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Football Notebook: Stopping the Auburn offense and working on tackling

Austin McAfee/The Daily Mississippian


Ole Miss head coach Houston Nutt met with media after practice Wednesday, as the Rebels continue to prepare for Saturday’s game at Auburn. Nutt said one of the keys for his team this week is preventing big plays.

“I just don’t like giving up long runs and giving up big plays especially when it is third and 13, that just breaks your back and you can’t do that.” Nutt said. “We are working hard on that. Everybody has a job responsibility to do, take care of your gap and go make a tackle. We have had been concentration on that but you have to do it in the game against the really good backs. “

The biggest threat to break those big plays Saturday against the Ole Miss defense is the one-two punch at running back in sophomore Michael Dyer and junior Onterio McCalebb. Leading the way on the ground is Dyer, who ranks third in the Southeastern Conference with 812 rushing yards and two touchdowns this season.

“He is one of the hardest running tailbacks in the league,” he said of Dyer. “He is built low to the ground. He is very strong below the waist; he is strong legged, breaks tackles and is faster than you think.”

Nutt has been equally as impressed with McCalebb, who has 387 rushing yards and two touchdowns this season.

“McCalebb is the guy that really sets up Dyer because you have to respect his speed,” he said. “You have to watch McCaleb getting the ball to the edge because he can run that sweep and hit the corner,” he said.

Defensive Coordinator Tyrone Nix has been impressed with what he has seen from Auburn’s offense.

“Auburns offense is very multiple and very explosive,” Nix said. “They do a great job of using formations. You have got to play very disciplined football. They are a run-first football team. They are a physical football team. It starts with their running backs and everybody else they put it in there.”

Auburn has played three quarterbacks over the course of the season. Junior Barrett Trotter started the first seven games of the season, sophomore Clint Moseley got the starting nod in last week’s 45-10 loss at LSU,  and freshman Kiehl Frazier is the wildcard and a dual-threat option at quarterback.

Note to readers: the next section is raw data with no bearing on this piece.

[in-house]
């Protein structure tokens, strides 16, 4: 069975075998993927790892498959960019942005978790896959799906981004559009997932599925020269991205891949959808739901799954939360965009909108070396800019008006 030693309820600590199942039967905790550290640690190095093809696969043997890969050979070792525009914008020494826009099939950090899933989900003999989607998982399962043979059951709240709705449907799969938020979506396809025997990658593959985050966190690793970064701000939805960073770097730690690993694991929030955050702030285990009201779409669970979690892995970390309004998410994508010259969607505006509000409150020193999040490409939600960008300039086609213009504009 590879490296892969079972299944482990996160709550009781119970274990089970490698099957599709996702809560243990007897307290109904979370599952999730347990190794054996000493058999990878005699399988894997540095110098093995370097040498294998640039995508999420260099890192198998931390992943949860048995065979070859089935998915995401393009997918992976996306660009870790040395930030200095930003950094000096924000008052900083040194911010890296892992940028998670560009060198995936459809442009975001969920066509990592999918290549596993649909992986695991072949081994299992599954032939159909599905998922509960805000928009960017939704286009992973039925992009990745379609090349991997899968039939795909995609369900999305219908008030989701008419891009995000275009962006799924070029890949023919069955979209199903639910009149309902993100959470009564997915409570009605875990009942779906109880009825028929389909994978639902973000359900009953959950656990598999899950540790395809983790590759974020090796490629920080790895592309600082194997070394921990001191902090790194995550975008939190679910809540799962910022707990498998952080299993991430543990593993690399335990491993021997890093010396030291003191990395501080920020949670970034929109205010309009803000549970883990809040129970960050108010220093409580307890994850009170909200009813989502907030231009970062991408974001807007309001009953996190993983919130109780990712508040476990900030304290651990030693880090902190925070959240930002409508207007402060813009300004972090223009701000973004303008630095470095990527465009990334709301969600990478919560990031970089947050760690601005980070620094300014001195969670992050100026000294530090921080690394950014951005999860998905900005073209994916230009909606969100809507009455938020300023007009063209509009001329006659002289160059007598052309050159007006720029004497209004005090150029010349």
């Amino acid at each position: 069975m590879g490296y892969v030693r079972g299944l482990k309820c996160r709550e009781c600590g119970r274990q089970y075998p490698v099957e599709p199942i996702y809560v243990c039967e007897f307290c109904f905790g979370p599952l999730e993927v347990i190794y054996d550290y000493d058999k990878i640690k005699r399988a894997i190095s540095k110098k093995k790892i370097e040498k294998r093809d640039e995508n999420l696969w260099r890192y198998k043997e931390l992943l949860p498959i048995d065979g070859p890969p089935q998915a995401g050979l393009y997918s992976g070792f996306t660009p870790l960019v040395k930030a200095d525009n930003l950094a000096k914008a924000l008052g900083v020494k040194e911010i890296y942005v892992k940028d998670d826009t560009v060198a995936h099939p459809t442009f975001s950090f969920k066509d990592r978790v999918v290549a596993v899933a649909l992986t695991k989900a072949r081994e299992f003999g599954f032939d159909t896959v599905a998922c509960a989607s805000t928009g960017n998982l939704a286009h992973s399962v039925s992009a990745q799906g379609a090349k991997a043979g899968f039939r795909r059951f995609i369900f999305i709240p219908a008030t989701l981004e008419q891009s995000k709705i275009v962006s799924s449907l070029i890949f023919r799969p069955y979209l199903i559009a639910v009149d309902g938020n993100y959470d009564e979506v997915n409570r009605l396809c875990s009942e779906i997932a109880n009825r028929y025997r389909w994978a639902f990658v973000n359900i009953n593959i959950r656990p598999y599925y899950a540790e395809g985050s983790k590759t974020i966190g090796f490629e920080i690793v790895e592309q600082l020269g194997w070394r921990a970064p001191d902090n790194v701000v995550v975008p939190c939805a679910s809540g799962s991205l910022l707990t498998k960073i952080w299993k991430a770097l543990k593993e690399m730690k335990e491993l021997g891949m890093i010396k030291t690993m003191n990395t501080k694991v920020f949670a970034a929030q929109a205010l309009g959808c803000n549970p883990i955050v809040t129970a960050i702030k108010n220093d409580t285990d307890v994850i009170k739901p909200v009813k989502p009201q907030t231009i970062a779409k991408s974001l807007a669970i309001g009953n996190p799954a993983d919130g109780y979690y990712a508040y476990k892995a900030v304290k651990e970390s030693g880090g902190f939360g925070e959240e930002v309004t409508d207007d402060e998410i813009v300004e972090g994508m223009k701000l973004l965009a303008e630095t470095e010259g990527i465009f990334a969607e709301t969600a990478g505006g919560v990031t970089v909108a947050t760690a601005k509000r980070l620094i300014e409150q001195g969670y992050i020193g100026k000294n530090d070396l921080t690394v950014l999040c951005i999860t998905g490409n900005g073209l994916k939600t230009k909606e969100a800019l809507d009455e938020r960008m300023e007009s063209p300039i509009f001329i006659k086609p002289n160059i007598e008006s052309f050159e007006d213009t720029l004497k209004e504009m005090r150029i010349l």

“Trotter and Mosley are very similar,” he said. “They run the same offense. The only time it changes is when Frazier comes in and you see a little bit more quarterback runs at that time.”

The passing game has struggled this year for Auburn, as the Tigers come in to Saturday’s game ranked 106th in the nation in passing (163.5 yards per game), Nix said the lack of explosiveness from the passing game is a result of injuries.

“I think what has happened is they have had some injuries at key positions which kept them from being as explosive in the passing game and they have had to rely on the running game a little bit more,” he said.

The Rebels have had trouble making tackles at times this season, which is something Nix said the players have been working on this week in practice.

“We are trying to emphasize discipline, being where you are supposed to be and when you are there make the tackle,” he said. “It’s not always a kill shot. I think that is where some of the guys make a mistake trying to make a SportsCenter, NFL-type hit, but actually the most important thing is getting the guy on the ground with the fewest amount of yards gained as possible.”

Mackey set to make first SEC road start

Randall Mackey made his first career start on the road at Ole Miss, and he will make his first SEC start on the road as well. Coach Nutt said Mackey will be as prepared as he can be going into the game.

“We are trying to get him prepared as best we can, you can never simulate 80 something thousand.” Nutt said. “This will be a real good test and experience for him. After his third start he has done a good job got to keep coming and have really good concentration next few days. You can see him getting better and getting more comfortable.”